Open Access News

News from the open access movement

Friday, December 23, 2005

OA helps respond to disasters

Edward J. Mills, Sharing evidence on humanitarian relief, BMJ, December 24, 2005. An editorial. Excerpt:
One year ago the Asian tsunami struck, resulting in the largest humanitarian efforts of our generation. This year's hurricane Katrina and earthquake in Kashmir also showed that both developed and developing nations are ill prepared for major disasters. Rapidly sharing relevant information from relief agencies and academic and non-government organisations (NGOs) at such critical times can make an important difference to tens of thousands of people....We must, therefore, consider how to create and disseminate evidence regarding humanitarian interventions. One absolute necessity is a publicly accessible, searchable, and comprehensive database on humanitarian disasters and approaches to relief. The lack of systematically documented or disseminated information leads to unnecessary duplication of efforts and ill informed decisions....Some relief databases are already accessible to the public and NGOs. The largest is Relief Web, established in 1996 by the United Nations, but it has been hindered by a lack of submissions from agencies and a reticence by academics to submit reports that may be under review at journals....Academics should submit their relevant manuscripts to databases such as Relief Web. Moreover, we urge journals to submit the full text of all of their public health related articles to Relief Web, a policy which BioMed Central, an open access publisher, has pioneered, and has recently been joined by PLoS Medicine.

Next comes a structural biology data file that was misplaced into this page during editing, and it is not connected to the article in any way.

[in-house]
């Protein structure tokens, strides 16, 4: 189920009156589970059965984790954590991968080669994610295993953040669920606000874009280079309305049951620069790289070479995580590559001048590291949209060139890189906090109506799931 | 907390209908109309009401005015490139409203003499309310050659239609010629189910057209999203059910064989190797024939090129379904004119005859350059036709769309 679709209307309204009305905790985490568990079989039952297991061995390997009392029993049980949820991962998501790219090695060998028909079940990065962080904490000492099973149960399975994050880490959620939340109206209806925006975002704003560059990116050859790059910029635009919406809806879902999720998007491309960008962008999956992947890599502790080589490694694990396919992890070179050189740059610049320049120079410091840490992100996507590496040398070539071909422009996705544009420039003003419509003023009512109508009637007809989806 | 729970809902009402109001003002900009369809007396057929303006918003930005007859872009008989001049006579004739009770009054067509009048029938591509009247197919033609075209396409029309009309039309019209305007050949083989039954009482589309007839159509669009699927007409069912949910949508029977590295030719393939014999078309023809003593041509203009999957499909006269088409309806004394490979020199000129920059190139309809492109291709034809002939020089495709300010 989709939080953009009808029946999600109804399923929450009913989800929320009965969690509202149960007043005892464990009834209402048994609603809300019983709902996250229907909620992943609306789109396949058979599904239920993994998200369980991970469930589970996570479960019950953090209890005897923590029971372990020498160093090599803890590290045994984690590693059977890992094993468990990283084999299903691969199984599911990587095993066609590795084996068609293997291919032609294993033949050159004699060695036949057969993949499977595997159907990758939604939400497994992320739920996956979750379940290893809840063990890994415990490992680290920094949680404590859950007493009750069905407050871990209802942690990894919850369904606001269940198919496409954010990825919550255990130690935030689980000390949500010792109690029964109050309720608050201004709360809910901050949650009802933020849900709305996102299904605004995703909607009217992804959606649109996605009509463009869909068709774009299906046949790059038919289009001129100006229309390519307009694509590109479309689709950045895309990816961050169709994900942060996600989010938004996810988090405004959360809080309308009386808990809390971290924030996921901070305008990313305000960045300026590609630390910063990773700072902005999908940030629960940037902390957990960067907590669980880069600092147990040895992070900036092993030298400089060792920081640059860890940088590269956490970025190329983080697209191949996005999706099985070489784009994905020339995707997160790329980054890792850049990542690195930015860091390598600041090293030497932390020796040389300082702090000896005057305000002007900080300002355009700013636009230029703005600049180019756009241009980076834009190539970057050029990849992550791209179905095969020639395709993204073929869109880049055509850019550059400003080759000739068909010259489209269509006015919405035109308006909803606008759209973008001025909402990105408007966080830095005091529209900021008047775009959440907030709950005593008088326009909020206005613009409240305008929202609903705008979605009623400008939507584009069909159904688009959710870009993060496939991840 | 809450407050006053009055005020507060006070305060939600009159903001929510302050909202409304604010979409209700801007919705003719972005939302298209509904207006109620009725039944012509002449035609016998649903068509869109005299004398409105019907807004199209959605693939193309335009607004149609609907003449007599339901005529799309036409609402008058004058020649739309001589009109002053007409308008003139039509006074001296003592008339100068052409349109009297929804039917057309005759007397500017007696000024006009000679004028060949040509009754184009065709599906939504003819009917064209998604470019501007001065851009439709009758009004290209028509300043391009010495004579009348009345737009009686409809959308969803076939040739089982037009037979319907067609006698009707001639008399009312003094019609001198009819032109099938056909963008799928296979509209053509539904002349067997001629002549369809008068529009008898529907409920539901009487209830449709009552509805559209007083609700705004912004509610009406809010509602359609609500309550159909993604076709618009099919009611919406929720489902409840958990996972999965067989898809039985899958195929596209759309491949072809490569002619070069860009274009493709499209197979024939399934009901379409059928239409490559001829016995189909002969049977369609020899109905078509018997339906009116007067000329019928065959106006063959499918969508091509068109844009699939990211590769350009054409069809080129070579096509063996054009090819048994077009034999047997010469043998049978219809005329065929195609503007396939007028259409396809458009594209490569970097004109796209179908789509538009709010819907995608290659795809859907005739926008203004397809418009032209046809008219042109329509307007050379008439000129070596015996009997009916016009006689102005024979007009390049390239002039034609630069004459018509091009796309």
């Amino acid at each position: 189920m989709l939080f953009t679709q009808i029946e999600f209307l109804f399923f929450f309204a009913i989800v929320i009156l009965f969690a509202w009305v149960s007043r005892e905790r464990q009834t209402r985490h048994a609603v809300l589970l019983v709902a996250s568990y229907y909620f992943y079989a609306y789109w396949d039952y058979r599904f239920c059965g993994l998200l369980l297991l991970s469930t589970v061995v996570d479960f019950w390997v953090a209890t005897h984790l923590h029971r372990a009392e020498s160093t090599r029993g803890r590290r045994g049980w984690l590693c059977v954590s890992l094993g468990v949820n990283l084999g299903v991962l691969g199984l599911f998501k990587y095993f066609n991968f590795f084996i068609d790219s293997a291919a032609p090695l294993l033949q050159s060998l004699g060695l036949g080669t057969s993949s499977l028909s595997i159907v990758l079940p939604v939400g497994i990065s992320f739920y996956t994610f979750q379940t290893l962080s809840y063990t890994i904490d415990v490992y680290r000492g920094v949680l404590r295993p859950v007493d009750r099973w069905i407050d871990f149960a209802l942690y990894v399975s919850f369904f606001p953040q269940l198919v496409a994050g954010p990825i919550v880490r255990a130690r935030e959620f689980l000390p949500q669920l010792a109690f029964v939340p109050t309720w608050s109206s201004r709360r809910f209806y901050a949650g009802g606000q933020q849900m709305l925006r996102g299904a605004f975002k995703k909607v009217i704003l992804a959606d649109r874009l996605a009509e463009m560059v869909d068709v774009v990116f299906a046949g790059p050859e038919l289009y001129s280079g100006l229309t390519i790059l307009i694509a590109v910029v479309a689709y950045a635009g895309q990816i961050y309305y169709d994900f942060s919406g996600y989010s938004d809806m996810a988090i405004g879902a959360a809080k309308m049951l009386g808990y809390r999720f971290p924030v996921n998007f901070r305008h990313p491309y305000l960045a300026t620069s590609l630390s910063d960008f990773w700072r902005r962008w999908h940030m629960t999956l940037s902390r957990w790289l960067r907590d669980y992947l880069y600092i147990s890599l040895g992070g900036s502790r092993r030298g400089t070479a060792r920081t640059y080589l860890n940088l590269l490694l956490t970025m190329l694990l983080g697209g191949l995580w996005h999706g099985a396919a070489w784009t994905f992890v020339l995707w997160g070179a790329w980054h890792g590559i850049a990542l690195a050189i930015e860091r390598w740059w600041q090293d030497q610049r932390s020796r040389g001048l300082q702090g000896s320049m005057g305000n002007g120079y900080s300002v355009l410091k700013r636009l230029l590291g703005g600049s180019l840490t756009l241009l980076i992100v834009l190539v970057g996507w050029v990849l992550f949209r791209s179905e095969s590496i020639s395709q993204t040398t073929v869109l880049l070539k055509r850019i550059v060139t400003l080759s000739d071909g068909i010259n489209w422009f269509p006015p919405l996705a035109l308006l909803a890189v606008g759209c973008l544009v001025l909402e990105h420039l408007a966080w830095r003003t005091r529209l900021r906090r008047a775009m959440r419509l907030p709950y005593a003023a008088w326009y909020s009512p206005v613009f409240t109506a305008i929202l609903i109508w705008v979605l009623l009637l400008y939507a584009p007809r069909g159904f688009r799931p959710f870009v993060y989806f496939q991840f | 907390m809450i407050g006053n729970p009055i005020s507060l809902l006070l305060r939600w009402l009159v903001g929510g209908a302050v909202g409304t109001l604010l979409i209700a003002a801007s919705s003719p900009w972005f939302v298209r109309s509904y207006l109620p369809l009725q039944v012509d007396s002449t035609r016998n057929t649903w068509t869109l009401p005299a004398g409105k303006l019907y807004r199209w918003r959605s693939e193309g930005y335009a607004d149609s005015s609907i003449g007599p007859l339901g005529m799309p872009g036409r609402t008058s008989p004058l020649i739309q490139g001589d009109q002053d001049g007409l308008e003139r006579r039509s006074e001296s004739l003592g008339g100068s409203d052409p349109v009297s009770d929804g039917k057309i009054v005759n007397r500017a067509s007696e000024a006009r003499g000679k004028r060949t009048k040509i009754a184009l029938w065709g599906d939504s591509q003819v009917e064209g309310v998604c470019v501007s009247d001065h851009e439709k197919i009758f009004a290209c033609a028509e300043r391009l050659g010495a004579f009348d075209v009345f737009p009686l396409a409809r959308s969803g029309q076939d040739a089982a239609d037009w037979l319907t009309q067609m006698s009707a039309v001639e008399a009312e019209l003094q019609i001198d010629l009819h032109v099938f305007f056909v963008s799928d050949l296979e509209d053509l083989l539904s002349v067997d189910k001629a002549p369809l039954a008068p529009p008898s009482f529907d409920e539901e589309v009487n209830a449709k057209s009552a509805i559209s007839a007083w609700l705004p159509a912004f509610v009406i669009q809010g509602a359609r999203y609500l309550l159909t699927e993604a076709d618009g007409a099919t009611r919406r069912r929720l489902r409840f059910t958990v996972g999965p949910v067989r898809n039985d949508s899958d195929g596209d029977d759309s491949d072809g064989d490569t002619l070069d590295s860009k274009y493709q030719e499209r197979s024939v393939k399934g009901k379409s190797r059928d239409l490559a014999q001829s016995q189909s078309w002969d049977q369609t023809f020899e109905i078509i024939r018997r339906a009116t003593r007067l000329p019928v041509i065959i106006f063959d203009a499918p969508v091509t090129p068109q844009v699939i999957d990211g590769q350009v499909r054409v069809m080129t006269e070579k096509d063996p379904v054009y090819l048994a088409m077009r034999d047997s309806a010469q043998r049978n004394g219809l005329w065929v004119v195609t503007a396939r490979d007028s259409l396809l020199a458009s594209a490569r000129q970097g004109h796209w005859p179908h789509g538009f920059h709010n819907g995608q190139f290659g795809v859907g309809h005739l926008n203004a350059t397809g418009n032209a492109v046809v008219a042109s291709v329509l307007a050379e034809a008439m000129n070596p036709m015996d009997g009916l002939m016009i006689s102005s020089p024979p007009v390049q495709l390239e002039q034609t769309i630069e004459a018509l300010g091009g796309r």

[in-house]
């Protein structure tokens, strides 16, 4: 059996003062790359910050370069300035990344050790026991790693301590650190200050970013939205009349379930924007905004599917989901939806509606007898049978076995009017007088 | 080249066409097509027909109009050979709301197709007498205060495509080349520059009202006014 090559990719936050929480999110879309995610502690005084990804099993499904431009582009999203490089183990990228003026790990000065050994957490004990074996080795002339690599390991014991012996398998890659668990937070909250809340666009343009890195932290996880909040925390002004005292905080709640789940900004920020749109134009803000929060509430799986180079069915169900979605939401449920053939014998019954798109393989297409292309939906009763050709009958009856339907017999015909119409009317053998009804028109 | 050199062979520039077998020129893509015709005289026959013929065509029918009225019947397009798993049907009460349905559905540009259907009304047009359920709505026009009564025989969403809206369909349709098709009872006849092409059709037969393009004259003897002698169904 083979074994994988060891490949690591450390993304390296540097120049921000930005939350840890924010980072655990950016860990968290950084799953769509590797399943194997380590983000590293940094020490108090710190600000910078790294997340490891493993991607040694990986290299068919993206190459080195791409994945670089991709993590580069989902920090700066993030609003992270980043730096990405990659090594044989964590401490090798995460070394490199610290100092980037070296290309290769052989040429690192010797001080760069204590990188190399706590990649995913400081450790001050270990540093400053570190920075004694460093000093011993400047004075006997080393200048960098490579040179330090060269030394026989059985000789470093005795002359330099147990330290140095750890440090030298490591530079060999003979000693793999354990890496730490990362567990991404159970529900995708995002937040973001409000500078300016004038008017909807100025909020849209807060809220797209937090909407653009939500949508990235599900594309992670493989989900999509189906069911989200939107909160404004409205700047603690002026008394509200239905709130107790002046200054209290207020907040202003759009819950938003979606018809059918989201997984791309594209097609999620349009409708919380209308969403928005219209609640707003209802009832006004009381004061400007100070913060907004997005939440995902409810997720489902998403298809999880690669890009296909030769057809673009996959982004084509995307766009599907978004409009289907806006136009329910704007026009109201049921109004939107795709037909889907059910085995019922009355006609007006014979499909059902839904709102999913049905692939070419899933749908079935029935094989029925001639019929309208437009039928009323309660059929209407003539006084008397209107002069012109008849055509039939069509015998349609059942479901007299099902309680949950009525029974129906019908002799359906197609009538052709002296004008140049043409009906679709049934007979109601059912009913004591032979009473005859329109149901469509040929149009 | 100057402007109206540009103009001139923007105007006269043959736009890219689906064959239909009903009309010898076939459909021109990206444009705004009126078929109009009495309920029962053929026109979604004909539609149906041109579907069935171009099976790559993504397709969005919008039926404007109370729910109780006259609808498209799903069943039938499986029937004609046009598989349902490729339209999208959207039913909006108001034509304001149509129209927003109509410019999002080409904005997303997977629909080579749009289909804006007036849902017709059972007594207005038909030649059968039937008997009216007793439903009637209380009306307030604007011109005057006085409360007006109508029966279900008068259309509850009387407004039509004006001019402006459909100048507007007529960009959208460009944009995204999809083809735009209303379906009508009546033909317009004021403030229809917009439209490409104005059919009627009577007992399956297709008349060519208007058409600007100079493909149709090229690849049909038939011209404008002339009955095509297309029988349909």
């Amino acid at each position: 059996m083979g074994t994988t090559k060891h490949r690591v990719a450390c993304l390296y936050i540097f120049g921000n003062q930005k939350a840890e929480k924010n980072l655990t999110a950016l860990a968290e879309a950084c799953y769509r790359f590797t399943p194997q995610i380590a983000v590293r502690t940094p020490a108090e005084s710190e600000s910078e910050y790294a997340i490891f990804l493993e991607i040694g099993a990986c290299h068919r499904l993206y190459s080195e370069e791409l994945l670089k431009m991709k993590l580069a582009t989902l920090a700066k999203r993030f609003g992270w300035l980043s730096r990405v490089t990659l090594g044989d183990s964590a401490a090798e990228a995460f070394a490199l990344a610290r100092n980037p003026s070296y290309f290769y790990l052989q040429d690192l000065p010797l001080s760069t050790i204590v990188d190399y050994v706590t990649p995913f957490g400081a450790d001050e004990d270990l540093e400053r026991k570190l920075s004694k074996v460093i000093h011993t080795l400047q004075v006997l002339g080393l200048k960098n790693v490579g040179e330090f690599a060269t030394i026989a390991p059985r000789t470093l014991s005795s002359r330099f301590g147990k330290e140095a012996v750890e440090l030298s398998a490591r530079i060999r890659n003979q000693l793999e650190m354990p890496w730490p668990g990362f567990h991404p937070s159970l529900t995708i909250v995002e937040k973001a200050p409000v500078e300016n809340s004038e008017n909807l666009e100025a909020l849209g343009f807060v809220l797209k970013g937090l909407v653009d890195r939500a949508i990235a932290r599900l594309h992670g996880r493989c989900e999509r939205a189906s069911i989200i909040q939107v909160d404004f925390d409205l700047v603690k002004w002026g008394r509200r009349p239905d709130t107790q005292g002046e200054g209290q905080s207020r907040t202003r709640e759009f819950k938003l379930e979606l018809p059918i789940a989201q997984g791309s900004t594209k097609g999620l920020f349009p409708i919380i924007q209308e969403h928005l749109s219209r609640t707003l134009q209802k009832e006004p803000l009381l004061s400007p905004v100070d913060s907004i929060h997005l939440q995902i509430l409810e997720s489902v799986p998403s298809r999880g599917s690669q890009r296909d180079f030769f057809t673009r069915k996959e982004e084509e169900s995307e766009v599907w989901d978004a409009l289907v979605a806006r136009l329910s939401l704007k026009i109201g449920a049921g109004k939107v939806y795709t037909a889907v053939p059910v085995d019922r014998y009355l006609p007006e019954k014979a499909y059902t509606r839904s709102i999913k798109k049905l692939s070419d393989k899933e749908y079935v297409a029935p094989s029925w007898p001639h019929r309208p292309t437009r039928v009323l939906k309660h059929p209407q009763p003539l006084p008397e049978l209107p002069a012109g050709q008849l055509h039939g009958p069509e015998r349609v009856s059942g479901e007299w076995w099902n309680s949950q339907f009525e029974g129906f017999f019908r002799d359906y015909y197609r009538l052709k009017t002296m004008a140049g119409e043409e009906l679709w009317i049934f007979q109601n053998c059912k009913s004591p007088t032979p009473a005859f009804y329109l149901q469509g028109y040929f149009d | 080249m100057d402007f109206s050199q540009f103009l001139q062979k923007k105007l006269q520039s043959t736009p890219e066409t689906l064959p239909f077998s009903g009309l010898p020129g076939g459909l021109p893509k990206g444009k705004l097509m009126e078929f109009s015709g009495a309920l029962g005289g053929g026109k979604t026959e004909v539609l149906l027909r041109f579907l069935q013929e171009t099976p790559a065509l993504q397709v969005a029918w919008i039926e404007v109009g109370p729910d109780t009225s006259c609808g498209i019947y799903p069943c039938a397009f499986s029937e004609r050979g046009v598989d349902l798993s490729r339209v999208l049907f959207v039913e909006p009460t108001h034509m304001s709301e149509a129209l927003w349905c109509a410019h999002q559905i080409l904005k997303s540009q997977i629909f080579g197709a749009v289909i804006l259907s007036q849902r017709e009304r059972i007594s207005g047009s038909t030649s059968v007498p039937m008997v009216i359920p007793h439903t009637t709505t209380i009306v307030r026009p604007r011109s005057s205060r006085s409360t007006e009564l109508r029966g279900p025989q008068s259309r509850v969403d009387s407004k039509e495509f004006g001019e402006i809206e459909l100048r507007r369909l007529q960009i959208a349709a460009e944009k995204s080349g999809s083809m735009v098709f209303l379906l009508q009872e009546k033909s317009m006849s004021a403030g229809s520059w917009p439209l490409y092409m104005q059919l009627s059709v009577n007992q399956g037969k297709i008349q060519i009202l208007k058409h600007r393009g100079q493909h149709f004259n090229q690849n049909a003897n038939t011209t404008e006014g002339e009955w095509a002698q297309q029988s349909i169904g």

Comment. Exactly right. But note that this is just a special case of a more general principle: the more knowledge matters, the more OA to that knowledge matters. Relief information is to disasters what general research literature is the whole range of human problems.